Thousands of people have contributed nearly $685,000 to a pair of funds created after the June 28 mass shooting in the Capital Gazette newsroom, and donations small and large continue to come in.

The outpouring by people with and without direct connections to the Annapolis newspapers has benefited a fund set up for families, victims and survivors of the attack and another for scholarships for aspiring journalists.

Individuals have given directly to the funds, including someone who sent a single dollar. But others such as a banker with offices upstairs from the newspapers, an artist selling T-shirts and a Washington journalist who set up a GoFundMe page in the hours after the shooting have brought in far larger sums.

Among events still to come is a July 28 concert in Annapolis headlined by the Maryland-based band Good Charlotte, with tickets expected to go on sale today.

“My heart goes out to those affected by the shooting,” said Jack Dwyer, chairman and owner of CFG Community Bank, who recently announced a $100,000 donation.

Dwyer said he learned about the attack while watching television in his Florida home and realized it was unfolding in the same building as one of his three bank branches. The bank office was just upstairs from where the newspapers were housed at 888 Bestgate Road.

In addition to tending to his employees, who were physically unharmed and returned to the building after about a week and a half, he wanted another means of helping. A big supporter of education, he decided that giving to the scholarship fund was the “right thing to do.”

About 5,300 people from around the world have donated so far to the funds, created by the Annapolis newspapers’ owner Tronc, also the parent company of the Baltimore Sun.

The Community Foundation of Anne Arundel County, which is managing the funds, already has distributed grants to families for funeral-related expenses, said Melissa Curtin, president and CEO of the Annapolis-based foundation. She could not provide a tally yet because not all of the expenses have been submitted.

The Capital Gazette Families Fund has raised almost $560,000 from about 5,193 donors, while the Capital Gazette Memorial Scholarship fund has raised $125,000 from 188 people, Curtin said.

“The effects of trauma do not go away overnight,” Curtin said in a statement. “This is just the beginning of a journey for many who have had their lives overturned in unexpected and still unknown ways.”

Curtin said donations will continue to be collected, and the Michael and Jacky Ferro Family Foundation plans to match up to $1 million in donations to the family fund.

Already, the Merrill Family Foundation, founded by the late Philip Merrill, a former owner and publisher of the Capital Gazette, contributed $100,000 to that fund. A separate fundraising effort through GoFundMe started by Madi Alexander, a data reporter for Bloomberg Government, has since been combined with the family fund.

Alexander’s initial goal had been to raise $10,000, and the effort brought in more than $200,000. Alexander said that Bloomberg Philanthropies is matching all donations from Bloomberg employees.

“It was truly a collaborative effort from a Facebook group of journalists who were ready to spring into action within a couple hours of the shooting,” Alexander said. “I think it gave people a way to channel some of their initial sadness and fear into positive action before we even knew the details of who had been hurt or killed. At that point, so many people were desperate to help but didn’t know how.”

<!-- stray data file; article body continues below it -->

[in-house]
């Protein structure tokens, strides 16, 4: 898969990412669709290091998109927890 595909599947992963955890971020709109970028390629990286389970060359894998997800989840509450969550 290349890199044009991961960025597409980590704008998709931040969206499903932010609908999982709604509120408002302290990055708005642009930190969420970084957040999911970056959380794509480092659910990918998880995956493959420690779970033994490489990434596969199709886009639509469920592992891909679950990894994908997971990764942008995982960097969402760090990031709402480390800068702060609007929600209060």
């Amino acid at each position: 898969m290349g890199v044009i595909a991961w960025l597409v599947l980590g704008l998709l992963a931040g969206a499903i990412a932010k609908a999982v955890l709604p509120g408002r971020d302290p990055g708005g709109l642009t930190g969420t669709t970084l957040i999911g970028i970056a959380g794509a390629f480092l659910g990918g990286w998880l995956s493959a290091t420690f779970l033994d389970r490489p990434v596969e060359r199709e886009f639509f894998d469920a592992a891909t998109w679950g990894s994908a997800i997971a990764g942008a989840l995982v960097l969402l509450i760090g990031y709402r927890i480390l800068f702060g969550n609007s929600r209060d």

Other news organizations have sent reporters and editors to the Sun and the Capital to help produce the newspapers. News outlets, as well as area restaurants, have also sent food. Pets On Wheels sent therapy dogs.

Other fundraisers have taken place or are planned. The Crooked Crab Brewing Co. in Odenton raised $6,500 for the funds through an event in the taproom.

Artist and musician Aaron Yealdhall, who rushed to develop a “Press On” logo after the shooting, estimates he’s raised more than $30,000 and hopes to continue fundraising. He temporarily stopped taking online orders Wednesday after being overwhelmed by requests for more than 2,000 shirts and 800 sticker packs. He is leading a group of artists involved with another benefit called “LOVE Annapolis” planned for August at 49 West - Coffeehouse, Winebar & Gallery.

The Annapolis Rising Festival is being organized by the office of Mayor Gavin Buckley, and the July 28 event will also honor press freedom. Washington Post Executive Editor Martin Baron and some staff from the Capital Gazette are expected to speak. Susan O’Brian, a city spokeswoman, said she expected 3,000 tickets to be sold at $25 each, with almost all proceeds going to both funds.

The Bowie Baysox also plan to donate half the ticket sales for tonight’s game to the newspaper funds. Weller Development and the Port Covington development team announced that 10 percent of proceeds from sales on July 31 from three Baltimore restaurants — Rye Street Tavern, Rec Pier Chop House and Nick’s Fish House — will go to the family fund.

Also in Baltimore, Mick O’Shea’s Irish Pub plans a trivia night tonight, a benefit undertaken at the request of a pub regular.

“Although I didn’t personally know any of the Gazette victims, we know a lot of people from the Baltimore Sun and other papers,” said bar co-owner Stephanie Webber. “Our hearts and prayers go out to the loved ones of the victims. Hopefully, we get a little something good out of something so horrible.”

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— Baltimore Sun